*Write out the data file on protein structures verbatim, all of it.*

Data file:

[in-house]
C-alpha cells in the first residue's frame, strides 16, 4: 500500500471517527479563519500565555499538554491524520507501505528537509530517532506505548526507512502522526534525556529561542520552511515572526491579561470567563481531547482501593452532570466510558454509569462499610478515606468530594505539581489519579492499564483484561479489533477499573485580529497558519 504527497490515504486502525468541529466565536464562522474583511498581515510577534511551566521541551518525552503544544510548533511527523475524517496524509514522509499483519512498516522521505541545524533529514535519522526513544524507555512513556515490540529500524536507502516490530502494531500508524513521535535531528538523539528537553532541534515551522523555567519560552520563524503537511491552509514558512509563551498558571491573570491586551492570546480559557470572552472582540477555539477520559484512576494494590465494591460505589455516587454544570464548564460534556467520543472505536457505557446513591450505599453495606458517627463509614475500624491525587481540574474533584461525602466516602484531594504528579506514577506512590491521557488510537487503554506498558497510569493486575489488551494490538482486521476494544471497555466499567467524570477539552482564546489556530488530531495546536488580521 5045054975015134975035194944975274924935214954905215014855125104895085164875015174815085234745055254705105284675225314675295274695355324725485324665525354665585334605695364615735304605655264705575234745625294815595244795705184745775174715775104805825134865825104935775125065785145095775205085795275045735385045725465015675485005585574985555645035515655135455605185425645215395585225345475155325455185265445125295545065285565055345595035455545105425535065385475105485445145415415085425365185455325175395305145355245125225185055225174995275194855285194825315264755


[in-house]
C-alpha cells in the first residue's frame, strides 16, 4: 500500500471517527479563519500565555499538554491524520507501505528537509530517532506505548526507512502522526534525556529561542520552511515572526491579561470567563481531547482501593452532570466510558454509569462499610478515606468530594505539581489519579492499564483484561479489533477499573485580529497558519 504527497490515504486502525468541529466565536464562522474583511498581515510577534511551566521541551518525552503544544510548533511527523475524517496524509514522509499483519512498516522521505541545524533529514535519522526513544524507555512513556515490540529500524536507502516490530502494531500508524513521535535531528538523539528537553532541534515551522523555567519560552520563524503537511491552509514558512509563551498558571491573570491586551492570546480559557470572552472582540477555539477520559484512576494494590465494591460505589455516587454544570464548564460534556467520543472505536457505557446513591450505599453495606458517627463509614475500624491525587481540574474533584461525602466516602484531594504528579506514577506512590491521557488510537487503554506498558497510569493486575489488551494490538482486521476494544471497555466499567467524570477539552482564546489556530488530531495546536488580521 5045054975015134975035194944975274924935214954905215014855125104895085164875015174815085234745055254705105284675225314675295274695355324725485324665525354665585334605695364615735304605655264705575234745625294815595244795705184745775174715775104805825134865825104935775125065785145095775205085795275045735385045725465015675485005585574985555645035515655135455605185425645215395585225345475155325455185265445125295545065285565055345595035455545105425535065385475105485445145415415085425365185455325175395305145355245125225185055225174995275194855285194825315264755